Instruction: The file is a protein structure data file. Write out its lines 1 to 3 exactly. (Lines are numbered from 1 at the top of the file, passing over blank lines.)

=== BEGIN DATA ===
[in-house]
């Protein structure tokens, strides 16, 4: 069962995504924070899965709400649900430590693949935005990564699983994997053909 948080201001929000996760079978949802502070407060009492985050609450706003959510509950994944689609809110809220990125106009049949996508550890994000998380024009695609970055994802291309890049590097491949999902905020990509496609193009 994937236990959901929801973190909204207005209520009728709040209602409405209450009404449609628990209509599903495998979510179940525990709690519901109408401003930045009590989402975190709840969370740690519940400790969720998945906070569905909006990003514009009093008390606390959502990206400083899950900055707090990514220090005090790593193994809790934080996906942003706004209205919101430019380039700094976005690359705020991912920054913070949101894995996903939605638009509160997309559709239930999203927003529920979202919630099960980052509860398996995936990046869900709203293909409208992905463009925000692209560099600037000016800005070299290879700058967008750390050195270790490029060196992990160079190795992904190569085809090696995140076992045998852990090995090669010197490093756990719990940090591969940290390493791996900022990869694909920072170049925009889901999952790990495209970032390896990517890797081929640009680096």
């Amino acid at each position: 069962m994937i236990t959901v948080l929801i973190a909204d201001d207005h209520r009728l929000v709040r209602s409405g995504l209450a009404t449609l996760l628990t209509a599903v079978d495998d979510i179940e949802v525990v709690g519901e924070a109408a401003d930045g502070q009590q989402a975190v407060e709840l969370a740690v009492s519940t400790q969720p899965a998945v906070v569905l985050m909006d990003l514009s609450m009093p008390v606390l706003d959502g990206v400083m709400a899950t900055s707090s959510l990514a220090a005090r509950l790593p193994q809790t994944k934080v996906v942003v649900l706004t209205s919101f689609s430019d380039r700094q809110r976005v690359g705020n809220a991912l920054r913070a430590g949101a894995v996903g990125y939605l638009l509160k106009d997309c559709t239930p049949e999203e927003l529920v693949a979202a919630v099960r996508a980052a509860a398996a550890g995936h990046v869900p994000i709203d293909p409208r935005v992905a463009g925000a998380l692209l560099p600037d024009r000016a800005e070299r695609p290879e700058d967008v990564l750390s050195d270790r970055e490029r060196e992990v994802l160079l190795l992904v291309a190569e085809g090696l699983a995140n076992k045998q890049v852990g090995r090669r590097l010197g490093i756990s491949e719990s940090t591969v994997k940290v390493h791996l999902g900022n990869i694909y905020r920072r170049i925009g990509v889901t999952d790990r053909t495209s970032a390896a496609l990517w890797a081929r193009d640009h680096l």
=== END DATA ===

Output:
[in-house]
């Protein structure tokens, strides 16, 4: 069962995504924070899965709400649900430590693949935005990564699983994997053909 948080201001929000996760079978949802502070407060009492985050609450706003959510509950994944689609809110809220990125106009049949996508550890994000998380024009695609970055994802291309890049590097491949999902905020990509496609193009 994937236990959901929801973190909204207005209520009728709040209602409405209450009404449609628990209509599903495998979510179940525990709690519901109408401003930045009590989402975190709840969370740690519940400790969720998945906070569905909006990003514009009093008390606390959502990206400083899950900055707090990514220090005090790593193994809790934080996906942003706004209205919101430019380039700094976005690359705020991912920054913070949101894995996903939605638009509160997309559709239930999203927003529920979202919630099960980052509860398996995936990046869900709203293909409208992905463009925000692209560099600037000016800005070299290879700058967008750390050195270790490029060196992990160079190795992904190569085809090696995140076992045998852990090995090669010197490093756990719990940090591969940290390493791996900022990869694909920072170049925009889901999952790990495209970032390896990517890797081929640009680096």
């Amino acid at each position: 069962m994937i236990t959901v948080l929801i973190a909204d201001d207005h209520r009728l929000v709040r209602s409405g995504l209450a009404t449609l996760l628990t209509a599903v079978d495998d979510i179940e949802v525990v709690g519901e924070a109408a401003d930045g502070q009590q989402a975190v407060e709840l969370a740690v009492s519940t400790q969720p899965a998945v906070v569905l985050m909006d990003l514009s609450m009093p008390v606390l706003d959502g990206v400083m709400a899950t900055s707090s959510l990514a220090a005090r509950l790593p193994q809790t994944k934080v996906v942003v649900l706004t209205s919101f689609s430019d380039r700094q809110r976005v690359g705020n809220a991912l920054r913070a430590g949101a894995v996903g990125y939605l638009l509160k106009d997309c559709t239930p049949e999203e927003l529920v693949a979202a919630v099960r996508a980052a509860a398996a550890g995936h990046v869900p994000i709203d293909p409208r935005v992905a463009g925000a998380l692209l560099p600037d024009r000016a800005e070299r695609p290879e700058d967008v990564l750390s050195d270790r970055e490029r060196e992990v994802l160079l190795l992904v291309a190569e085809g090696l699983a995140n076992k045998q890049v852990g090995r090669r590097l010197g490093i756990s491949e719990s940090t591969v994997k940290v390493h791996l999902g900022n990869i694909y905020r920072r170049i925009g990509v889901t999952d790990r053909t495209s970032a390896a496609l990517w890797a081929r193009d640009h680096l």